Visas and Residencies Overview J-1 Exchange Visitor H-1B Temp. Worker O-1 Person of Extraordinary Ability TN Visas Permanent Residency Fees Consulate Locations Payment to International Visitors Notes to Chairs
H-1B H-1B Overview Sponsorship Process Changes in Employment Traveling outside the U.S.
Permanent Residency Permanent Residency Overview 3 Paths to PR Sponsorship Process Advertising and Recruitment Adjustment of Status
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H - 1B Visa

The H-1B visa is issued to noncitizens in “specialty occupations.”[1]  GC applies for the visa and the prospective employee is named as the “beneficiary.”   The visa then authorizes the employee to work only for that one employer.  The visa petition must establish full licensure of the prospective employee to practice in the occupation, and completion of any degree required for entry into the occupation in the United States or experience in the specialty through progressively responsible positions.

 The following steps are required to obtain an H-1B visa:

a. GC must gain approval by the Department of Labor of a labor condition application (LCA), by attesting that the hire of a noncitizen will not adversely affect the wages and working conditions of citizens, and that the working conditions of the noncitizen are not exploitive.[2] 
 
b. GC must gain approval by the USCIS of the visa petition, supported by the approved LCA.
 
c. The visa must be issued by a U.S. consulate if applicant is overseas or by USCIS if applicant is in the United States.
 

The USCIS takes from 45-60 days to process an H-1B visa petition. It is possible to use “premium processing” to expedite the application. This processing requires payment of an additional fee.  GC pays the H-1B filing fee and the anti-fraud fee. The employee is responsible for any costs associated with hiring an attorney and any other visa-related costs. Depending on the circumstances, GC may or may not pay the premium processing fee.  Authorization to seek an accelerated process is required from the Provost’s Office.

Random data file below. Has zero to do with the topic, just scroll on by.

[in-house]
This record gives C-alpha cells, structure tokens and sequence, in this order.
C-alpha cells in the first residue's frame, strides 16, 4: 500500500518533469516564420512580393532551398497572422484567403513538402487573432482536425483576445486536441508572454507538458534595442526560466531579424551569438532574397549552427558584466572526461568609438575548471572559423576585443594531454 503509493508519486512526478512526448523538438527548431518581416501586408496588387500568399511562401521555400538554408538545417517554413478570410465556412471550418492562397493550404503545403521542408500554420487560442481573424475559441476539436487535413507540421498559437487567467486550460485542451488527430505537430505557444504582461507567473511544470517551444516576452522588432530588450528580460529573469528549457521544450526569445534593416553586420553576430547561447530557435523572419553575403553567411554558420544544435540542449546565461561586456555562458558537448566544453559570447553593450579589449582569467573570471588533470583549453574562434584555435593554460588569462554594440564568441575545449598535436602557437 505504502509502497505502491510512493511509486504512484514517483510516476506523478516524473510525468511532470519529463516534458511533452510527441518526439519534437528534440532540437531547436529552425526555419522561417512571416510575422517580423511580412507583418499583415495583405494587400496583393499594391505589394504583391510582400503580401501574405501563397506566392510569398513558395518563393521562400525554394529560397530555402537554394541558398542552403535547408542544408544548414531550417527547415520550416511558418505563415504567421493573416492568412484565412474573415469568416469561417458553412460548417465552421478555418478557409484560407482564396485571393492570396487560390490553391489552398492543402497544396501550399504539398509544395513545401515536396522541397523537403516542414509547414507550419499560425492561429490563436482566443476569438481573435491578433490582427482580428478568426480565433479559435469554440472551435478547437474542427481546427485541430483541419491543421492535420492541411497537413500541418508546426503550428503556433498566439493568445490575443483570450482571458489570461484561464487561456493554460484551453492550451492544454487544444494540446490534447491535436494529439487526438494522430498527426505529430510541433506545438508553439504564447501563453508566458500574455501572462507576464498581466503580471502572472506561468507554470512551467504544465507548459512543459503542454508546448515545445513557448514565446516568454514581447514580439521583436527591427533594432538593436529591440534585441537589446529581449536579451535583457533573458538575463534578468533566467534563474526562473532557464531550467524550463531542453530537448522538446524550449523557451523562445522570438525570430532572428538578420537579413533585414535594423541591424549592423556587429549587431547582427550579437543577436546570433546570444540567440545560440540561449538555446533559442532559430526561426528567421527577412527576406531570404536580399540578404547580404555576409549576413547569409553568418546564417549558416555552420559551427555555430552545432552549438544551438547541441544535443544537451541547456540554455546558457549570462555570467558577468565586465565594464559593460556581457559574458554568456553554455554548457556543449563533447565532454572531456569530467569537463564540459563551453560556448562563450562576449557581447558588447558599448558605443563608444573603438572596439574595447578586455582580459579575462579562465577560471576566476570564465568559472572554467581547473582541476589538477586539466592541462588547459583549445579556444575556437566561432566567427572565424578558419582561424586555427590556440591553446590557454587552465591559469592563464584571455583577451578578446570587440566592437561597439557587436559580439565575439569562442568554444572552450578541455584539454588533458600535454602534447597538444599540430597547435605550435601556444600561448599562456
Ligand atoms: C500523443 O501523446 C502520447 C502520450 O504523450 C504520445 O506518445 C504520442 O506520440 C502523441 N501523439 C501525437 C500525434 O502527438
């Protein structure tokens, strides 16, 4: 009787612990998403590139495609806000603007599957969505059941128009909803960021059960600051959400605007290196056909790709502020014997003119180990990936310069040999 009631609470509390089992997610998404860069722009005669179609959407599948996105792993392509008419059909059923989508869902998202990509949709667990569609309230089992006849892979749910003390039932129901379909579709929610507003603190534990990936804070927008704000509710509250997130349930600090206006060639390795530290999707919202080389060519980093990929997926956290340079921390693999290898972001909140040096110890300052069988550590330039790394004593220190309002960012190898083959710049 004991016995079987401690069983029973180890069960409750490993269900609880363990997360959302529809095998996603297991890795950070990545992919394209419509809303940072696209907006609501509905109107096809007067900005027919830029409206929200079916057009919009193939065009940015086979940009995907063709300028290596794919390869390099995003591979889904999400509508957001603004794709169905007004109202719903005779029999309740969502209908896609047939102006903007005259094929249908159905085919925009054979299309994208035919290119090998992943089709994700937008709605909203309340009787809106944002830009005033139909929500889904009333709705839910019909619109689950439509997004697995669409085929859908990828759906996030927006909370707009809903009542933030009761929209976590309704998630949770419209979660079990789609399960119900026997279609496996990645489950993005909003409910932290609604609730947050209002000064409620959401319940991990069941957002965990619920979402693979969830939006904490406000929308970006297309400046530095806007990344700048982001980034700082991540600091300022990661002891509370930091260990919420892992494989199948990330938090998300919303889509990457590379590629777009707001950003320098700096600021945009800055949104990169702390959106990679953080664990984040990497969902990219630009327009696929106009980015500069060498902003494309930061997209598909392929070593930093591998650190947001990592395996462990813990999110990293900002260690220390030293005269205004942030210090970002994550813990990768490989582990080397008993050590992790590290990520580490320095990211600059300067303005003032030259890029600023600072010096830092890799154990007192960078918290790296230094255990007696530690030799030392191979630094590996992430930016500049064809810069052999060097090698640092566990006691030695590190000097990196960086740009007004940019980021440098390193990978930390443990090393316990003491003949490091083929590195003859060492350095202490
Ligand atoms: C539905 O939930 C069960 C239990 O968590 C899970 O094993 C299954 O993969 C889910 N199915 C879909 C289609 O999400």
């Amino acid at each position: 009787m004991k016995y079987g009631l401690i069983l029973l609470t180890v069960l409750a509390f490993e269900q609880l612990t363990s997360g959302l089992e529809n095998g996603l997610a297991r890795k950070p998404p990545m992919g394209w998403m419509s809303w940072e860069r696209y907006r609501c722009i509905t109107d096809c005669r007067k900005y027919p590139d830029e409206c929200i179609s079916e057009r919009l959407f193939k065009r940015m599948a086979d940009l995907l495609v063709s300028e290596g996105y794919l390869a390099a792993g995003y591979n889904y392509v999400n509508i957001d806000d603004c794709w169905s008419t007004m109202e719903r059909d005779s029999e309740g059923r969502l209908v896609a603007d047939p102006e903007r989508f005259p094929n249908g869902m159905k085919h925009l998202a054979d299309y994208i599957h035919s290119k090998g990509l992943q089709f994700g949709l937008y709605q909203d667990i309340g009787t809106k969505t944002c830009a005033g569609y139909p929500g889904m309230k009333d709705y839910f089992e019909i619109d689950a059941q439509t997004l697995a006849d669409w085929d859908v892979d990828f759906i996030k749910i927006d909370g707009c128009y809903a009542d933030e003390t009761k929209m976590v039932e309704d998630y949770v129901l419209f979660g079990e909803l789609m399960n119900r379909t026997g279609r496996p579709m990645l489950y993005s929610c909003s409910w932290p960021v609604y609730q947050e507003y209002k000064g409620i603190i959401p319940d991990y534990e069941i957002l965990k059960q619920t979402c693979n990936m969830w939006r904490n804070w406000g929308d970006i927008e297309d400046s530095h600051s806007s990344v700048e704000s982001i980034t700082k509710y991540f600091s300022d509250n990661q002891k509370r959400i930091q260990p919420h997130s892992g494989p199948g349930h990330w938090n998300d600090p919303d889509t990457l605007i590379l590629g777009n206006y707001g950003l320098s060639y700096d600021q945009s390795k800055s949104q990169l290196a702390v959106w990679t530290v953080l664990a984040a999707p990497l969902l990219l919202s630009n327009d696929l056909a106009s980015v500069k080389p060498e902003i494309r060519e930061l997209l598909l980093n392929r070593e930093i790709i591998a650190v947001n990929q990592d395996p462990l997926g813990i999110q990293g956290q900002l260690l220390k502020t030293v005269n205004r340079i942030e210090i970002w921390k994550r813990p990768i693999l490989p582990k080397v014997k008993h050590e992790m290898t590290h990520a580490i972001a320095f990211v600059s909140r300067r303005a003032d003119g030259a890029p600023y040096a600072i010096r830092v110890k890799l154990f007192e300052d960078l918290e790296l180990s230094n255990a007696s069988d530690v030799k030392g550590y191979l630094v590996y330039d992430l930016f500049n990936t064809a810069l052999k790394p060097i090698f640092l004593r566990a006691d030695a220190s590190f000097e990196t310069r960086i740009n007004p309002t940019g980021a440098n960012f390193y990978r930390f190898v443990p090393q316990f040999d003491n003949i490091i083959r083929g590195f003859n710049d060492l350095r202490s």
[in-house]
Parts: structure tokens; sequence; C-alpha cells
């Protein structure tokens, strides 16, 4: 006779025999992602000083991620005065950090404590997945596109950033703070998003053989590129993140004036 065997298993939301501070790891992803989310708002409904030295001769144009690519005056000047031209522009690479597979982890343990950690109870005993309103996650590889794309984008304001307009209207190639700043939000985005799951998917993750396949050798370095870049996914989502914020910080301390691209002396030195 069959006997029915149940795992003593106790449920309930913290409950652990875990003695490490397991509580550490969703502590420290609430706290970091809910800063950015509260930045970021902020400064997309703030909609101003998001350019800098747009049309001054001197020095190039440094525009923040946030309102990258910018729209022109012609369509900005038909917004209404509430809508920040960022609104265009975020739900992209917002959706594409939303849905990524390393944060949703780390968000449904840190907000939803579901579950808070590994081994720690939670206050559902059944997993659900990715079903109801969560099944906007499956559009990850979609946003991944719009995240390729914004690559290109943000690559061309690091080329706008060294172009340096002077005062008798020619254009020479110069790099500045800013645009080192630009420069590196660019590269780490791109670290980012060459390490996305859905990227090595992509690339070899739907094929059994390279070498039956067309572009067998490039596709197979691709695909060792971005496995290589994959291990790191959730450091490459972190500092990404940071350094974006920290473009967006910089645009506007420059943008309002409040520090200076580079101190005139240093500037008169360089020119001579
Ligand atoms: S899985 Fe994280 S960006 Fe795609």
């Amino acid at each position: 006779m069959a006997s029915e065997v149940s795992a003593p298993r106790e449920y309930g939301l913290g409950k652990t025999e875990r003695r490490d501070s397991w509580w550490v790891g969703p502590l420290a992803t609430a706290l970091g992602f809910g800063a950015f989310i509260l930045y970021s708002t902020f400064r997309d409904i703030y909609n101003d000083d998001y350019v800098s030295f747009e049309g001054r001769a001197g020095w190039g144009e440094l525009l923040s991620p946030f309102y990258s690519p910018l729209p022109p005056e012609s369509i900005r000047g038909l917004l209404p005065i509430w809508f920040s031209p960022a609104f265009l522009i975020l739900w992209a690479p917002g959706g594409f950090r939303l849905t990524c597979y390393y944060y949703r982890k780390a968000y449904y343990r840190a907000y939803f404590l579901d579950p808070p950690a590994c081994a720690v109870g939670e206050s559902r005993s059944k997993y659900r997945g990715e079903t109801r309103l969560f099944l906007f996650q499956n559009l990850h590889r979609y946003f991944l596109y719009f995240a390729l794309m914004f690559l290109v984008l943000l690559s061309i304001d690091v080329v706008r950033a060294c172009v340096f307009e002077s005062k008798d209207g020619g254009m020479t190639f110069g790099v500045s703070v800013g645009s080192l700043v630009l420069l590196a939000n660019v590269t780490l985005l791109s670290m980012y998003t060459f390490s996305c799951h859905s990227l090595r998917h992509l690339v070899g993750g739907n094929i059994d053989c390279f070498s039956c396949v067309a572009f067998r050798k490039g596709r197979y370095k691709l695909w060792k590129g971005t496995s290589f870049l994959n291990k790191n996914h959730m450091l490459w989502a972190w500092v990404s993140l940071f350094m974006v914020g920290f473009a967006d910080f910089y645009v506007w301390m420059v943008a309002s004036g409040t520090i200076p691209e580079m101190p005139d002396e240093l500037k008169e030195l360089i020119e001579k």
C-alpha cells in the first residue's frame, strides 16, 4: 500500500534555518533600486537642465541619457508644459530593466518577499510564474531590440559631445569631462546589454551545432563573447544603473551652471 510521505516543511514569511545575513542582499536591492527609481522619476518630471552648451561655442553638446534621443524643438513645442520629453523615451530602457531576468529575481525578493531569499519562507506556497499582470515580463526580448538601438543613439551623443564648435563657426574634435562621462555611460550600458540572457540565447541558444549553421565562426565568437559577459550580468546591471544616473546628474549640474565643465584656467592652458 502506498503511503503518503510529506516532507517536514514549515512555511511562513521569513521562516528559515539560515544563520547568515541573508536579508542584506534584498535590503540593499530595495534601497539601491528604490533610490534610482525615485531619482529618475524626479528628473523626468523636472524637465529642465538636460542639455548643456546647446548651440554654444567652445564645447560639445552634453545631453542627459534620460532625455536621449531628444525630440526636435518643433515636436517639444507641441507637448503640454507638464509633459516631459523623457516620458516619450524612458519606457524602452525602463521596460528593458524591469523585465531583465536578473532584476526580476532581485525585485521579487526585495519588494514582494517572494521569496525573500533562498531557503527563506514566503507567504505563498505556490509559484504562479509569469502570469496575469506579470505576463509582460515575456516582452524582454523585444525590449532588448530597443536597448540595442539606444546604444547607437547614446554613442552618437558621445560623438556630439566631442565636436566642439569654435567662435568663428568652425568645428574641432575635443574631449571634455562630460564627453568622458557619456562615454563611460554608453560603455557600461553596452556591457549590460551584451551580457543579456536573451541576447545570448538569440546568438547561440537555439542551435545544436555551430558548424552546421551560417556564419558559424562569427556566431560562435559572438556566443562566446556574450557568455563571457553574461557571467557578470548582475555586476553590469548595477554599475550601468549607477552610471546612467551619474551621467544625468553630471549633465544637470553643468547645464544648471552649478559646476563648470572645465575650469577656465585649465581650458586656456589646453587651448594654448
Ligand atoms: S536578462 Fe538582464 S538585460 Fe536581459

The H-1B visa may be approved for a maximum initial three-year period.  Extensions of that stay may be obtained for a total maximum period of six years.  In computing whether a noncitizen has held an H-1B visa for the maximum period of six years, the USCIS looks at all employers of the noncitizen under which s/he held an H-1B visa, not just the current employer.  An employee holding an H-1B visa may be employed in a permanent position as long as s/he departs the United States at the end of the authorized stay.

There is no obligation for GC to obtain this non-immigrant visa status for any noncitizen employee. GC may facilitate the visa application process based upon employment, but GC cannot become responsible if a visa is denied or if the employee falls out of status. GC cannot pay for the employee's attorney fees.  H-1B visa holders may seek permanent residence status concurrently with petitioning for or holding the H-1B status.

Additional documents and information is needed for all visa(s) and PERM applications:
Additional Documents/Information (doc.)

Important: For those hoping to transition to Permanent Residence, it is important to be aware of filing deadlines. A PERM application must be submitted within 60 days of hiring a staff person or 180 days of hiring faculty members. If submitted after the applicable time limits, GC would need to recruit for the position again.  H-1B employees should contact the Office of Legal Affairs for further information.


[1] For more information about the H-1B visa, see:
 www.uscis.gov

[2] For further information about the LCA process, see: http://www.foreignlaborcert.doleta.gov/

 

 

 

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